Colorado Christian University (CCU) has appealed a federal district court decision that denies state financial aid to its students because of the school's religious affiliation. The case could set an example for other Christian higher education institutions or even schools that apply for K-12 vouchers.
CCU filed a lawsuit against the Colorado Commission on Higher Education in 2004 after the commission deemed the nondenominational school "pervasively sectarian" and denied state-funded tuition grants. A U.S. district judge ruled against CCU on May 18, noting, "even its secular instruction is infused with religious components."
Although the case will only set a precedent for those in the 10th federal district, courts around the country could see this decision as an example for other religious education cases.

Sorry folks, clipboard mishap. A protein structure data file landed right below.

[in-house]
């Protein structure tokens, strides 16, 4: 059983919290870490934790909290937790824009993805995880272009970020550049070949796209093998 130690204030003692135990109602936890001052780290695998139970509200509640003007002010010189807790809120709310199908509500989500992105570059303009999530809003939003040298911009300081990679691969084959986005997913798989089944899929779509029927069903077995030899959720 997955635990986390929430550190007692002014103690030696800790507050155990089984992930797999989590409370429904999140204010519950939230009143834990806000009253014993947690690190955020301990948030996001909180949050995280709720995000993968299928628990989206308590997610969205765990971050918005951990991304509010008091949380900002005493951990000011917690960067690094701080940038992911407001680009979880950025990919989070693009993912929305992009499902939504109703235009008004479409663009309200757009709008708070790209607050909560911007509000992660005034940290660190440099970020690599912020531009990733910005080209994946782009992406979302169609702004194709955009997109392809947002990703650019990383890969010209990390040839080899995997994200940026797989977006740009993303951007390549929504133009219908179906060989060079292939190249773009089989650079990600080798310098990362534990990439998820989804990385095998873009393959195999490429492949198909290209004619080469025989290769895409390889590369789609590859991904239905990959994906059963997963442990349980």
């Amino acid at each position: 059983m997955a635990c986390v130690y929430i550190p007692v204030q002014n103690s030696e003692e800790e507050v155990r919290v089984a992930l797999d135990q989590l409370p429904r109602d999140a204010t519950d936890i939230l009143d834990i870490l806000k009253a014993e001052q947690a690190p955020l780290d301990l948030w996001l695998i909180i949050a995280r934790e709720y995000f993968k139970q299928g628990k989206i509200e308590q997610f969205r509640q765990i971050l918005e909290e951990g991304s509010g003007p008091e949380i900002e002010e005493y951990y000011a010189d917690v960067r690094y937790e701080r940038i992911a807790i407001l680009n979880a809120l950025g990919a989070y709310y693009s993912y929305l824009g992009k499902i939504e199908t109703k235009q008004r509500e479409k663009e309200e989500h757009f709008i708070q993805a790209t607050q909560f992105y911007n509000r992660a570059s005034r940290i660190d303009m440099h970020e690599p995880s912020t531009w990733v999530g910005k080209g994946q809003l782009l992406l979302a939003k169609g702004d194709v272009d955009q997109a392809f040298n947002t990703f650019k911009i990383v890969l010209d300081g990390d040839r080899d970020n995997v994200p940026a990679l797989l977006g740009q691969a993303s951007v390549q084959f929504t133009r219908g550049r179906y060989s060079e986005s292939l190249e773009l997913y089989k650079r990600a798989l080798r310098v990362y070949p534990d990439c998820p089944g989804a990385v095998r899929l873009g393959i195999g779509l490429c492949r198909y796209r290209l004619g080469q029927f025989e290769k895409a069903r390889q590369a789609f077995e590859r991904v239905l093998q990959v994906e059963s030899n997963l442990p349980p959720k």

"The most immediate impact may be on legislatures that are considering vouchers for the K-12 context," said Greg Baylor of the Christian Legal Society.
In 2003, the 2,200-student liberal arts university applied to take part in the state's College Opportunity Fund, which makes stipends available to undergraduate students who qualify for in-state tuition. Regis University, a Jesuit school, and the University of Denver, affiliated with the United Methodist Church, are allowed to participate in the voucher program.
But CCU was deemed "pervasively sectarian" because faculty and students must share certain religious views, participate in religious services, and take theological courses.
"I think it's a question of whether those who choose to attend a religious school are second-class citizens," CCU president Bill Armstrong said. "Soon, they are going to say that students can use the roads to come to the University of Denver but not ...1